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W3C uses Git and Github to manage work on specifications and other documents. Git is a collaboration and version control tool. Projects are managed in Git repositories (known as "repos"), and Github is a web-based collection of Git repos.

Get an account

You will need a Github account to work on W3C projects. There are free and paid Github accounts, but for collaborating on W3C projects the free account is fine.

Get a client

You can do most things on the Github website, but there are times when you'll need to use a client on your local machine. You can use the Github desktop client, or you can use Git (and consequently Github) from the command line.

Get setup

You will need to setup your client to associate it with your Github account. When this is done you will be able to start collaborating on W3C projects.

Using clones

You can download a copy of a repo to your local machine. The copy is known as a clone. If you have sufficient privileges; you may synchronise your clone with the original repo (known as the master). When changes are made to the master, you can update your clone to reflect those changes.

Using forks

A clone is a good way to look at the contents of a repo, but it is generally a passive activity. If you want to make changes to the repo, you can create a fork instead.

A fork is a copy of a repo. When you create a fork, a copy of the master repo is placed in your Github account and you can clone it to your local machine from there.

You can make changes to your fork, without affecting the contents of the master repo. If you want to propose that your changes are added to the master, you can issue a Pull Request (PR). The owner of the master repo can then choose to pull your changes into the master repo, or reject them.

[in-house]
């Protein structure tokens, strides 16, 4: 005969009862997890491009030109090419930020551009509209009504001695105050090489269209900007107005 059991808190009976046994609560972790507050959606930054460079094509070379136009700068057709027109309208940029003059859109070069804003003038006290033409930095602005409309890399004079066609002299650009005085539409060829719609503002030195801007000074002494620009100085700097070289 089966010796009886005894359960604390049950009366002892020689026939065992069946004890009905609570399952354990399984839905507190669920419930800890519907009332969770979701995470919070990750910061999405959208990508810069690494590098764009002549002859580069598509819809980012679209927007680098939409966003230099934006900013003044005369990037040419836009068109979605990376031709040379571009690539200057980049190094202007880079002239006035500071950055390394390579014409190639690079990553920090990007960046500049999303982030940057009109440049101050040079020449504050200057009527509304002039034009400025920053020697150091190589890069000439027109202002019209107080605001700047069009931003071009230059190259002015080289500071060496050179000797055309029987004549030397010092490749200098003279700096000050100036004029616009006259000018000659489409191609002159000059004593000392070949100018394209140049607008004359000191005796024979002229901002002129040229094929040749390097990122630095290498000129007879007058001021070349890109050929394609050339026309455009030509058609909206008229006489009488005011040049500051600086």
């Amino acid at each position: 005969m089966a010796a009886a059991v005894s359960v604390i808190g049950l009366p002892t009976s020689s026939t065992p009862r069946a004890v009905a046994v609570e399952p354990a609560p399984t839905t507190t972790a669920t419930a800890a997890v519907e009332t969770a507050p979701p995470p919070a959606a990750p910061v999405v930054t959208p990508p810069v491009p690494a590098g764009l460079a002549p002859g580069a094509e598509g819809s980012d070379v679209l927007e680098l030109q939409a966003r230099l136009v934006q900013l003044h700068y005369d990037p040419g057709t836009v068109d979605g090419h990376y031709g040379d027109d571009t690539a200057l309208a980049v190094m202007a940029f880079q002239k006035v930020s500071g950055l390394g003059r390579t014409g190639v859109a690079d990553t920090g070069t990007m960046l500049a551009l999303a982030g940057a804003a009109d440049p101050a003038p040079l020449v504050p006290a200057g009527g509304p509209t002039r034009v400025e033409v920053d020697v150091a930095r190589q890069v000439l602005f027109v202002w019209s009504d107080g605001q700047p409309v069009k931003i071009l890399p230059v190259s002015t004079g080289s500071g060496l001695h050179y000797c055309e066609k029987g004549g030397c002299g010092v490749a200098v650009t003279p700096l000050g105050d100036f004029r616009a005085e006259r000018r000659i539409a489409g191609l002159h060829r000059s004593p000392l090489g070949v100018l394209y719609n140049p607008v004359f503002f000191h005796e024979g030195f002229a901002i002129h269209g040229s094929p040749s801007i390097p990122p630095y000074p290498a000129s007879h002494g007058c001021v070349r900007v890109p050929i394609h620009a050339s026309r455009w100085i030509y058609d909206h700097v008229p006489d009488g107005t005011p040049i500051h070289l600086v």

Using issues

You can file and discuss bugs, and set and assign tasks for a repo using Github Issues.

When you create a bug or task you can use markdown to format your comments.

Watching repos

If there is a repo that you are interested in, you can watch it. This means you will receive a notification whenever some activity takes place on the repo.

You will automatically receive notifications whenever someone mentions you in a PR, comment or commit message. Github mentions use @username syntax.

Using notifications

You can choose to receive notifications via the Github website, by email, or both. You can respond directly to issue threads by replying to the email notification.

Tip: When replying to issue threads by email, do not blanket include the content of the original email. Include relevant quotes only.

Getting help

Use Github help to find out more about using Git and Github. There are also many guides to using Git and Github to help you get started.

There is also useful information elsewhere to help you use Git and Github for W3C projects.